The more we know about Bronze Age history, the clearer it becomes that it is not a yes-or-no question but one of educated assessment of how much historical knowledge is present in Homer, and whether it represents a retrospective memory of Dark Age Greece, as Finley concludes, or of Mycenaean Greece, which is the dominant view of A Companion to Homer, A.J.B. Wace and F.H. Stebbings, eds. (New York/London: Macmillan 1962). The particular narrative of the Iliad is not an account of the war, but a tale of the psychology, the wrath, vengeance and death of individual heroes, which assumes common knowledge of the Trojan War as a back-story. No scholars now assume that the individual events of the tale (many of which involve divine intervention) are historical fact; however, no scholars claim that the story is entirely devoid of memories of Mycenaean times: it is rather a subjective question of whether the factual content is rather more or rather less than one would have expected.
The extent of a demonstrable historicity for Homer's Troy faces hurdles that are analogous to the historical basis for King Arthur. With Plato's Atlantis the less comparable case is the extent to which myth has been manipulated or created to illustrate philosophical generalizations. In all cases, an ancient body of culturally agreed-upon "facts" embodied in a crystallizing "classic" narrative version, is now considered by some to be true, by others to be mythology or fiction. It may be possible to establish connections between either story and real places and events, but these always risk being subject to selection bias.
The Iliad as essentially legendary 
Some archaeologists and historians, most notably, until his death in 1986, Finley, maintain that none of the events in Homer's works are historical. Others accept that there may be a foundation of historical events in the Homeric narrative, but say that in the absence of independent evidence it is not possible to separate fact from myth.
Finley was in a minority when his World of Odysseus first appeared in 1954. With the understanding that war was the normal state of affairs, Finley observed that a ten-year war was out of the question, indicating Nestor's recall of a cattle-raid in Elis as a norm, and identifying the scene in which Helen points out to Priam the Achaean leaders in the battlefield, as "an illustration of the way in which one traditional piece of the story was retained after the war had ballooned into ten years and the piece had become rationally incongruous."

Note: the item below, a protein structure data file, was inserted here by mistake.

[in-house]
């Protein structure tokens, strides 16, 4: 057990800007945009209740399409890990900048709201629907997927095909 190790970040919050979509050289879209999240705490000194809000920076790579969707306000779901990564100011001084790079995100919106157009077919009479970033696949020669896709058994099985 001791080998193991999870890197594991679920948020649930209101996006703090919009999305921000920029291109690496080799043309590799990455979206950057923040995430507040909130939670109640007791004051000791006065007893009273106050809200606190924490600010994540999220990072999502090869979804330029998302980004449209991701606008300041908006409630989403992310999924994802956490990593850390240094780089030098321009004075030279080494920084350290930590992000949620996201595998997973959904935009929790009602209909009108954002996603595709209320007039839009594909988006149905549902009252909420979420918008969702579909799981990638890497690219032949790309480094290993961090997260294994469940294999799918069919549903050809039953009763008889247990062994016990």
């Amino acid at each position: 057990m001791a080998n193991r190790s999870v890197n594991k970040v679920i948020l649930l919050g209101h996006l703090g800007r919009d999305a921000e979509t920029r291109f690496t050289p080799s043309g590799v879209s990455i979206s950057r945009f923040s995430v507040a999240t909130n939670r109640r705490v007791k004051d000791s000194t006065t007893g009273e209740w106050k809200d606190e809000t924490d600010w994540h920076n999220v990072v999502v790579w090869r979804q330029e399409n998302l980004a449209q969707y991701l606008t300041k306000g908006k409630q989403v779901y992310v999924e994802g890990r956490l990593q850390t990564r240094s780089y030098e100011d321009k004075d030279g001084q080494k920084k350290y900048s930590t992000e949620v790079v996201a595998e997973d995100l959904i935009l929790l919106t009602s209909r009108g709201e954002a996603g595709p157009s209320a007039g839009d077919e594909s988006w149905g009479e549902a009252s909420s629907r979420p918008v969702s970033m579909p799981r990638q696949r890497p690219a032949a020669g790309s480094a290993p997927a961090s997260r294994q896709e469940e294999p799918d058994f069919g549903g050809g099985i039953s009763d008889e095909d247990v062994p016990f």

Aside from narrative detail, Finley pointed out that, aside from some correlation of Homeric placenames and Mycenaean sites, and the fact that the heroes lived at home in palaces (oikoi) unknown in Homer's day; far from a nostalgic recall of the Mycenaean age, Finley asserts that "the catalogue of his errors is very long".
His arms bear a resemblance to the armour of his time, quite unlike the Mycenaean, although he persistently casts them in antiquated bronze, not iron. His gods had temples, and the Mycenaeans built none, whereas the latter constructed great vaulted tombs in which to bury their chieftains and the poet cremates his. A neat little touch is provided by the battle chariots. Homer had heard of them, but he did not really visualize what one did with chariots in a war. So his heroes normally drove from their tents a mile or less away, carefully dismounted, and then proceeded to battle on foot."
What the poet believed he was singing about was the heroic past of his own Greek world, Finley concludes.
During recent years scholars have suggested that the Homeric stories represented a synthesis of many old Greek stories of various Bronze Age sieges and expeditions, fused together in the Greek memory during the "dark ages" which followed the end of the Mycenean civilization. In this view, no historical city of Troy existed anywhere: the name perhaps derives from a people called the Troies, who probably lived in central Greece. The identification of the hill at Hisarlık as Troy is, in this view, a late development, following the Greek colonisation of Asia Minor during the 8th century BC.
It is also worth comparing the details of the Iliadic story to those of older Mesopotamian literature—most notably, the Epic of Gilgamesh. Names, set scenes, and even major parts of the story, are strikingly similar. Most scholars believe that writing first came to Greece from the east, via traders, and these older poems were used to demonstrate the uses of writing, thus heavily influencing early Greek literature.
The Iliad as essentially historical